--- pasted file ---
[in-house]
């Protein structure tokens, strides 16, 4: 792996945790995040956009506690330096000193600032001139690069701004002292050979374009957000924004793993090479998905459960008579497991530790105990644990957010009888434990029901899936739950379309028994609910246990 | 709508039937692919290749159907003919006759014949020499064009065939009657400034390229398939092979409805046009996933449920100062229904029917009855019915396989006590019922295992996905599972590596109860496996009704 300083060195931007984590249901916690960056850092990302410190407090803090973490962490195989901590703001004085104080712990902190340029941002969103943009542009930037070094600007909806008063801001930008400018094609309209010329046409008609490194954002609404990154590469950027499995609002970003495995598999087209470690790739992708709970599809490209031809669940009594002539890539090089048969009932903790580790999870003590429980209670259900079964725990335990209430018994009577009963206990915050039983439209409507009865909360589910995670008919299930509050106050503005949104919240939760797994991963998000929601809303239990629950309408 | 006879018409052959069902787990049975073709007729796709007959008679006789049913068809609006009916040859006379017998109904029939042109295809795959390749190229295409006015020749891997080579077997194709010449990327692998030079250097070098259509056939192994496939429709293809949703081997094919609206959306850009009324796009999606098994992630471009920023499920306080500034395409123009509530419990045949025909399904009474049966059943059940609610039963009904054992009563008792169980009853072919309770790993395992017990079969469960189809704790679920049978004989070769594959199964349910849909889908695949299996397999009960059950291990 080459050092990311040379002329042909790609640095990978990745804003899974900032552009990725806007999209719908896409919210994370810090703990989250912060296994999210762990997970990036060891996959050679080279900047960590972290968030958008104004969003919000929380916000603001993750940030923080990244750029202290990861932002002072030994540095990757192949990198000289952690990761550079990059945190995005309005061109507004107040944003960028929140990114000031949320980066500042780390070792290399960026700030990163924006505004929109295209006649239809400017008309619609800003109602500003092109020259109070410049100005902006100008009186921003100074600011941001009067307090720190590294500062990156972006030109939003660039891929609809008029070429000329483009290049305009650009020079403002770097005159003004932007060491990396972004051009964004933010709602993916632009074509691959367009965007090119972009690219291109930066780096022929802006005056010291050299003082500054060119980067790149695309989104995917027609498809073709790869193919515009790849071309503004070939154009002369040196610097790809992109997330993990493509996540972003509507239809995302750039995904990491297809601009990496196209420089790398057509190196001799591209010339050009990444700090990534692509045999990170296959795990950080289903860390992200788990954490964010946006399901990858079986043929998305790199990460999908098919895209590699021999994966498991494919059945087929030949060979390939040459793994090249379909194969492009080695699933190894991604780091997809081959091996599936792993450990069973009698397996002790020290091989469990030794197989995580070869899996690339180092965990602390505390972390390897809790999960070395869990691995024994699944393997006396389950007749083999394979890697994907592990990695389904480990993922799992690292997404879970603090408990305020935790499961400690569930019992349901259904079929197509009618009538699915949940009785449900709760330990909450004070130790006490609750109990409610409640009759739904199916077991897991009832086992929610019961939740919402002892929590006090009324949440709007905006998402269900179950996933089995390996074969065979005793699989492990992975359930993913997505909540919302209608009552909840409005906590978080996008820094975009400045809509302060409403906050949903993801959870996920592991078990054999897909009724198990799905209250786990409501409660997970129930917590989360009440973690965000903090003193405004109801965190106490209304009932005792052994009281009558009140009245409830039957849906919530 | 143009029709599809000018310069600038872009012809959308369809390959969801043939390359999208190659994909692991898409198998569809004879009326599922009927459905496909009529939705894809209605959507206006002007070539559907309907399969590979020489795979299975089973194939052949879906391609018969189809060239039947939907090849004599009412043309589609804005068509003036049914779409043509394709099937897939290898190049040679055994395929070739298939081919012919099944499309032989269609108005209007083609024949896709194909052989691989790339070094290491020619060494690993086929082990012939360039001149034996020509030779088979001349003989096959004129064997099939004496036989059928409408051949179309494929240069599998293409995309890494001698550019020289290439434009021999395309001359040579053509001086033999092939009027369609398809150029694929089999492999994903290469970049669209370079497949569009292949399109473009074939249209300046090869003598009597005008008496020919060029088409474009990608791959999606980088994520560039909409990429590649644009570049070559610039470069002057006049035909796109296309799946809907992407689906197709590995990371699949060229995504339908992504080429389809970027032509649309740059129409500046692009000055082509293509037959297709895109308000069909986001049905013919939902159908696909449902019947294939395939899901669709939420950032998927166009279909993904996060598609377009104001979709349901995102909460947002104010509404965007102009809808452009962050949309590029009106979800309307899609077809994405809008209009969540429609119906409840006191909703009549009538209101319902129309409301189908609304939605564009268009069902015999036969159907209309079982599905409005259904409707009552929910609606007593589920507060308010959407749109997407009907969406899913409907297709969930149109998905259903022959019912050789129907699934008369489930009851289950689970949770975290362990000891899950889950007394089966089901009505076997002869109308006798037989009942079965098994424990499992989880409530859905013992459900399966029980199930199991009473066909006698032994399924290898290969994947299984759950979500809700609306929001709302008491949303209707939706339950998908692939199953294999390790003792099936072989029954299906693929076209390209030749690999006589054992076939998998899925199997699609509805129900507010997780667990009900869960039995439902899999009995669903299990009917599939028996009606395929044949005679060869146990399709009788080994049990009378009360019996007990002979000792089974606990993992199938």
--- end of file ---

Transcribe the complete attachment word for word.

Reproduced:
[in-house]
């Protein structure tokens, strides 16, 4: 792996945790995040956009506690330096000193600032001139690069701004002292050979374009957000924004793993090479998905459960008579497991530790105990644990957010009888434990029901899936739950379309028994609910246990 | 709508039937692919290749159907003919006759014949020499064009065939009657400034390229398939092979409805046009996933449920100062229904029917009855019915396989006590019922295992996905599972590596109860496996009704 300083060195931007984590249901916690960056850092990302410190407090803090973490962490195989901590703001004085104080712990902190340029941002969103943009542009930037070094600007909806008063801001930008400018094609309209010329046409008609490194954002609404990154590469950027499995609002970003495995598999087209470690790739992708709970599809490209031809669940009594002539890539090089048969009932903790580790999870003590429980209670259900079964725990335990209430018994009577009963206990915050039983439209409507009865909360589910995670008919299930509050106050503005949104919240939760797994991963998000929601809303239990629950309408 | 006879018409052959069902787990049975073709007729796709007959008679006789049913068809609006009916040859006379017998109904029939042109295809795959390749190229295409006015020749891997080579077997194709010449990327692998030079250097070098259509056939192994496939429709293809949703081997094919609206959306850009009324796009999606098994992630471009920023499920306080500034395409123009509530419990045949025909399904009474049966059943059940609610039963009904054992009563008792169980009853072919309770790993395992017990079969469960189809704790679920049978004989070769594959199964349910849909889908695949299996397999009960059950291990 080459050092990311040379002329042909790609640095990978990745804003899974900032552009990725806007999209719908896409919210994370810090703990989250912060296994999210762990997970990036060891996959050679080279900047960590972290968030958008104004969003919000929380916000603001993750940030923080990244750029202290990861932002002072030994540095990757192949990198000289952690990761550079990059945190995005309005061109507004107040944003960028929140990114000031949320980066500042780390070792290399960026700030990163924006505004929109295209006649239809400017008309619609800003109602500003092109020259109070410049100005902006100008009186921003100074600011941001009067307090720190590294500062990156972006030109939003660039891929609809008029070429000329483009290049305009650009020079403002770097005159003004932007060491990396972004051009964004933010709602993916632009074509691959367009965007090119972009690219291109930066780096022929802006005056010291050299003082500054060119980067790149695309989104995917027609498809073709790869193919515009790849071309503004070939154009002369040196610097790809992109997330993990493509996540972003509507239809995302750039995904990491297809601009990496196209420089790398057509190196001799591209010339050009990444700090990534692509045999990170296959795990950080289903860390992200788990954490964010946006399901990858079986043929998305790199990460999908098919895209590699021999994966498991494919059945087929030949060979390939040459793994090249379909194969492009080695699933190894991604780091997809081959091996599936792993450990069973009698397996002790020290091989469990030794197989995580070869899996690339180092965990602390505390972390390897809790999960070395869990691995024994699944393997006396389950007749083999394979890697994907592990990695389904480990993922799992690292997404879970603090408990305020935790499961400690569930019992349901259904079929197509009618009538699915949940009785449900709760330990909450004070130790006490609750109990409610409640009759739904199916077991897991009832086992929610019961939740919402002892929590006090009324949440709007905006998402269900179950996933089995390996074969065979005793699989492990992975359930993913997505909540919302209608009552909840409005906590978080996008820094975009400045809509302060409403906050949903993801959870996920592991078990054999897909009724198990799905209250786990409501409660997970129930917590989360009440973690965000903090003193405004109801965190106490209304009932005792052994009281009558009140009245409830039957849906919530 | 143009029709599809000018310069600038872009012809959308369809390959969801043939390359999208190659994909692991898409198998569809004879009326599922009927459905496909009529939705894809209605959507206006002007070539559907309907399969590979020489795979299975089973194939052949879906391609018969189809060239039947939907090849004599009412043309589609804005068509003036049914779409043509394709099937897939290898190049040679055994395929070739298939081919012919099944499309032989269609108005209007083609024949896709194909052989691989790339070094290491020619060494690993086929082990012939360039001149034996020509030779088979001349003989096959004129064997099939004496036989059928409408051949179309494929240069599998293409995309890494001698550019020289290439434009021999395309001359040579053509001086033999092939009027369609398809150029694929089999492999994903290469970049669209370079497949569009292949399109473009074939249209300046090869003598009597005008008496020919060029088409474009990608791959999606980088994520560039909409990429590649644009570049070559610039470069002057006049035909796109296309799946809907992407689906197709590995990371699949060229995504339908992504080429389809970027032509649309740059129409500046692009000055082509293509037959297709895109308000069909986001049905013919939902159908696909449902019947294939395939899901669709939420950032998927166009279909993904996060598609377009104001979709349901995102909460947002104010509404965007102009809808452009962050949309590029009106979800309307899609077809994405809008209009969540429609119906409840006191909703009549009538209101319902129309409301189908609304939605564009268009069902015999036969159907209309079982599905409005259904409707009552929910609606007593589920507060308010959407749109997407009907969406899913409907297709969930149109998905259903022959019912050789129907699934008369489930009851289950689970949770975290362990000891899950889950007394089966089901009505076997002869109308006798037989009942079965098994424990499992989880409530859905013992459900399966029980199930199991009473066909006698032994399924290898290969994947299984759950979500809700609306929001709302008491949303209707939706339950998908692939199953294999390790003792099936072989029954299906693929076209390209030749690999006589054992076939998998899925199997699609509805129900507010997780667990009900869960039995439902899999009995669903299990009917599939028996009606395929044949005679060869146990399709009788080994049990009378009360019996007990002979000792089974606990993992199938």